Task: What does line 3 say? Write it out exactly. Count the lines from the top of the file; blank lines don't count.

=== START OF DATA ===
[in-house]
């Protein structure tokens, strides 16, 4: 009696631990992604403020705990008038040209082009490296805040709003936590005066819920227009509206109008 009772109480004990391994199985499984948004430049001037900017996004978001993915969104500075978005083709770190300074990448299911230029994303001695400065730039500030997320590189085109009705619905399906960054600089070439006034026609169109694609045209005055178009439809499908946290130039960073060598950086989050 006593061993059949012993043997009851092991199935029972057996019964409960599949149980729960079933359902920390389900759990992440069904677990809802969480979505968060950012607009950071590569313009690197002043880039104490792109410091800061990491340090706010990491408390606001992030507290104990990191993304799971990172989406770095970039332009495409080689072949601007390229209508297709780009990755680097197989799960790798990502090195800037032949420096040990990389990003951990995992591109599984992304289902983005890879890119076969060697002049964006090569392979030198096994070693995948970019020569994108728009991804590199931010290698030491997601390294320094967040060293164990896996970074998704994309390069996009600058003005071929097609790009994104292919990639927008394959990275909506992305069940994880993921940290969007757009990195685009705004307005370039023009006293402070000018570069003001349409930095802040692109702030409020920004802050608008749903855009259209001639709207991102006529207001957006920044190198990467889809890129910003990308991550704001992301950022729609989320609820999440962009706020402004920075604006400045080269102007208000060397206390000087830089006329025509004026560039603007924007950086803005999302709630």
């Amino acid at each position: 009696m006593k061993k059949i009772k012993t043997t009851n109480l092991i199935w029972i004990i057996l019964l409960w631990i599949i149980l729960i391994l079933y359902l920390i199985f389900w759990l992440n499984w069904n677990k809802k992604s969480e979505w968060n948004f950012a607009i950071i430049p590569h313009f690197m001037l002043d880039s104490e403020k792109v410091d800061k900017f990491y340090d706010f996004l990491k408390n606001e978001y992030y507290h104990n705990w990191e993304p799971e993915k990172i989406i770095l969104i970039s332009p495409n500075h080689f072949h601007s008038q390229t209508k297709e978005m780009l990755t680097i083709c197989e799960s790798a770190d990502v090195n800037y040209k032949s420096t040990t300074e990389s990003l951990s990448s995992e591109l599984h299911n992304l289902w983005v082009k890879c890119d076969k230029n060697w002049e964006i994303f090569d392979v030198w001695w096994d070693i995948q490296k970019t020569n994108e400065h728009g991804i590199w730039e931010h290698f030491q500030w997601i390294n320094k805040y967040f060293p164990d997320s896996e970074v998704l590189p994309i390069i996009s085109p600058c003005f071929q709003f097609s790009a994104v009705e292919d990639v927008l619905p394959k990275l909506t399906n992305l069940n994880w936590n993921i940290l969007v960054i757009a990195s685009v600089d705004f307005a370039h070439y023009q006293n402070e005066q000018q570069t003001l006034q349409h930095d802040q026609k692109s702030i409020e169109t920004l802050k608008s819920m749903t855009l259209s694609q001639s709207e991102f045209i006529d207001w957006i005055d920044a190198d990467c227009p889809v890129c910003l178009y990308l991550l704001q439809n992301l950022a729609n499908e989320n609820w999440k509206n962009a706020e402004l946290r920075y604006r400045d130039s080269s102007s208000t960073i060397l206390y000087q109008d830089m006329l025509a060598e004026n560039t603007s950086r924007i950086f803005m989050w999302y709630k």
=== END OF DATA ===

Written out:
């Amino acid at each position: 009696m006593k061993k059949i009772k012993t043997t009851n109480l092991i199935w029972i004990i057996l019964l409960w631990i599949i149980l729960i391994l079933y359902l920390i199985f389900w759990l992440n499984w069904n677990k809802k992604s969480e979505w968060n948004f950012a607009i950071i430049p590569h313009f690197m001037l002043d880039s104490e403020k792109v410091d800061k900017f990491y340090d706010f996004l990491k408390n606001e978001y992030y507290h104990n705990w990191e993304p799971e993915k990172i989406i770095l969104i970039s332009p495409n500075h080689f072949h601007s008038q390229t209508k297709e978005m780009l990755t680097i083709c197989e799960s790798a770190d990502v090195n800037y040209k032949s420096t040990t300074e990389s990003l951990s990448s995992e591109l599984h299911n992304l289902w983005v082009k890879c890119d076969k230029n060697w002049e964006i994303f090569d392979v030198w001695w096994d070693i995948q490296k970019t020569n994108e400065h728009g991804i590199w730039e931010h290698f030491q500030w997601i390294n320094k805040y967040f060293p164990d997320s896996e970074v998704l590189p994309i390069i996009s085109p600058c003005f071929q709003f097609s790009a994104v009705e292919d990639v927008l619905p394959k990275l909506t399906n992305l069940n994880w936590n993921i940290l969007v960054i757009a990195s685009v600089d705004f307005a370039h070439y023009q006293n402070e005066q000018q570069t003001l006034q349409h930095d802040q026609k692109s702030i409020e169109t920004l802050k608008s819920m749903t855009l259209s694609q001639s709207e991102f045209i006529d207001w957006i005055d920044a190198d990467c227009p889809v890129c910003l178009y990308l991550l704001q439809n992301l950022a729609n499908e989320n609820w999440k509206n962009a706020e402004l946290r920075y604006r400045d130039s080269s102007s208000t960073i060397l206390y000087q109008d830089m006329l025509a060598e004026n560039t603007s950086r924007i950086f803005m989050w999302y709630k």